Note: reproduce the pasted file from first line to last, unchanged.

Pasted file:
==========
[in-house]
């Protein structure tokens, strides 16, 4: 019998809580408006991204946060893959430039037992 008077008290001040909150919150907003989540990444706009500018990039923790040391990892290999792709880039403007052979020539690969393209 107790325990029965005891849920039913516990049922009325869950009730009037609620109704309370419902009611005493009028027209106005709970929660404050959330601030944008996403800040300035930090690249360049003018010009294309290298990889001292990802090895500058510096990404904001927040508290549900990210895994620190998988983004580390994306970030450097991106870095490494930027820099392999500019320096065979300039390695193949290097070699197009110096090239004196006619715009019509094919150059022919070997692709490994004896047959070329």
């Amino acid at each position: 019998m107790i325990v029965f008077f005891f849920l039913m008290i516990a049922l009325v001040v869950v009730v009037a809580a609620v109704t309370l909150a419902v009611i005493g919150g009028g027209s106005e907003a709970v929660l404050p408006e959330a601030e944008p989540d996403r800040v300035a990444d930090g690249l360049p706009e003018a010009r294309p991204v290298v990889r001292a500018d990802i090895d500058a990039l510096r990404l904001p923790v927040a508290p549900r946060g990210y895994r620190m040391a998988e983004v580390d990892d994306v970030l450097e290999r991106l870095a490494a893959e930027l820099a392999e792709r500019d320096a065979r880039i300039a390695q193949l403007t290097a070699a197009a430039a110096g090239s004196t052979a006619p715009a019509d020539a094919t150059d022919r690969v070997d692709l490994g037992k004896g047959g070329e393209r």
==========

[in-house]
């Protein structure tokens, strides 16, 4: 019998809580408006991204946060893959430039037992 008077008290001040909150919150907003989540990444706009500018990039923790040391990892290999792709880039403007052979020539690969393209 107790325990029965005891849920039913516990049922009325869950009730009037609620109704309370419902009611005493009028027209106005709970929660404050959330601030944008996403800040300035930090690249360049003018010009294309290298990889001292990802090895500058510096990404904001927040508290549900990210895994620190998988983004580390994306970030450097991106870095490494930027820099392999500019320096065979300039390695193949290097070699197009110096090239004196006619715009019509094919150059022919070997692709490994004896047959070329």
């Amino acid at each position: 019998m107790i325990v029965f008077f005891f849920l039913m008290i516990a049922l009325v001040v869950v009730v009037a809580a609620v109704t309370l909150a419902v009611i005493g919150g009028g027209s106005e907003a709970v929660l404050p408006e959330a601030e944008p989540d996403r800040v300035a990444d930090g690249l360049p706009e003018a010009r294309p991204v290298v990889r001292a500018d990802i090895d500058a990039l510096r990404l904001p923790v927040a508290p549900r946060g990210y895994r620190m040391a998988e983004v580390d990892d994306v970030l450097e290999r991106l870095a490494a893959e930027l820099a392999e792709r500019d320096a065979r880039i300039a390695q193949l403007t290097a070699a197009a430039a110096g090239s004196t052979a006619p715009a019509d020539a094919t150059d022919r690969v070997d692709l490994g037992k004896g047959g070329e393209r």